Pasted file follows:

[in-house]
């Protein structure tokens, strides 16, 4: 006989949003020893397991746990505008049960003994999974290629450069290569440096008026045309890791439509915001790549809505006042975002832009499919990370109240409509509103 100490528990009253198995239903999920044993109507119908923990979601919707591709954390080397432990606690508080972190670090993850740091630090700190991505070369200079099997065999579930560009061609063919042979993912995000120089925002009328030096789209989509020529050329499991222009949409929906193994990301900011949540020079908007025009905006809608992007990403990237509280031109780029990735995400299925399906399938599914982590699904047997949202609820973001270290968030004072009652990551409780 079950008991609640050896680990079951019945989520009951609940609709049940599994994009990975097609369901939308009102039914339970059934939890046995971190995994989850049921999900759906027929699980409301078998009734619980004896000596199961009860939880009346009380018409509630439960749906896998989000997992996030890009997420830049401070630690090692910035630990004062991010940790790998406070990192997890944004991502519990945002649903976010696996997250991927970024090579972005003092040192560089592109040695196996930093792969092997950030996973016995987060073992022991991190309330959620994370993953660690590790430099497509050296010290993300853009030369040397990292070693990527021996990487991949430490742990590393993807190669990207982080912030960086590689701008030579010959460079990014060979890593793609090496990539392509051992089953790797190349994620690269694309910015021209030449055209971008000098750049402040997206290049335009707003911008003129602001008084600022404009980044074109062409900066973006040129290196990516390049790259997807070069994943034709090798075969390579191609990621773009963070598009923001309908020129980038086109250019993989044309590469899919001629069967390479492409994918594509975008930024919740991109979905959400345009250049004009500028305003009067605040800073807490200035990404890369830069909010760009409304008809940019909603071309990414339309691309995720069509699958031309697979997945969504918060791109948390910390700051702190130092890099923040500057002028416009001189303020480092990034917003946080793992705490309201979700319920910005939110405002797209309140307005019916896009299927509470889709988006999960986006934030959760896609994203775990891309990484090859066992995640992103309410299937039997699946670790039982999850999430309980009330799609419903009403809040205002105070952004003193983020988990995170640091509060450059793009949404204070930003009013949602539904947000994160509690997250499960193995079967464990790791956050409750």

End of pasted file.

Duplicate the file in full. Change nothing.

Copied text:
[in-house]
């Protein structure tokens, strides 16, 4: 006989949003020893397991746990505008049960003994999974290629450069290569440096008026045309890791439509915001790549809505006042975002832009499919990370109240409509509103 100490528990009253198995239903999920044993109507119908923990979601919707591709954390080397432990606690508080972190670090993850740091630090700190991505070369200079099997065999579930560009061609063919042979993912995000120089925002009328030096789209989509020529050329499991222009949409929906193994990301900011949540020079908007025009905006809608992007990403990237509280031109780029990735995400299925399906399938599914982590699904047997949202609820973001270290968030004072009652990551409780 079950008991609640050896680990079951019945989520009951609940609709049940599994994009990975097609369901939308009102039914339970059934939890046995971190995994989850049921999900759906027929699980409301078998009734619980004896000596199961009860939880009346009380018409509630439960749906896998989000997992996030890009997420830049401070630690090692910035630990004062991010940790790998406070990192997890944004991502519990945002649903976010696996997250991927970024090579972005003092040192560089592109040695196996930093792969092997950030996973016995987060073992022991991190309330959620994370993953660690590790430099497509050296010290993300853009030369040397990292070693990527021996990487991949430490742990590393993807190669990207982080912030960086590689701008030579010959460079990014060979890593793609090496990539392509051992089953790797190349994620690269694309910015021209030449055209971008000098750049402040997206290049335009707003911008003129602001008084600022404009980044074109062409900066973006040129290196990516390049790259997807070069994943034709090798075969390579191609990621773009963070598009923001309908020129980038086109250019993989044309590469899919001629069967390479492409994918594509975008930024919740991109979905959400345009250049004009500028305003009067605040800073807490200035990404890369830069909010760009409304008809940019909603071309990414339309691309995720069509699958031309697979997945969504918060791109948390910390700051702190130092890099923040500057002028416009001189303020480092990034917003946080793992705490309201979700319920910005939110405002797209309140307005019916896009299927509470889709988006999960986006934030959760896609994203775990891309990484090859066992995640992103309410299937039997699946670790039982999850999430309980009330799609419903009403809040205002105070952004003193983020988990995170640091509060450059793009949404204070930003009013949602539904947000994160509690997250499960193995079967464990790791956050409750």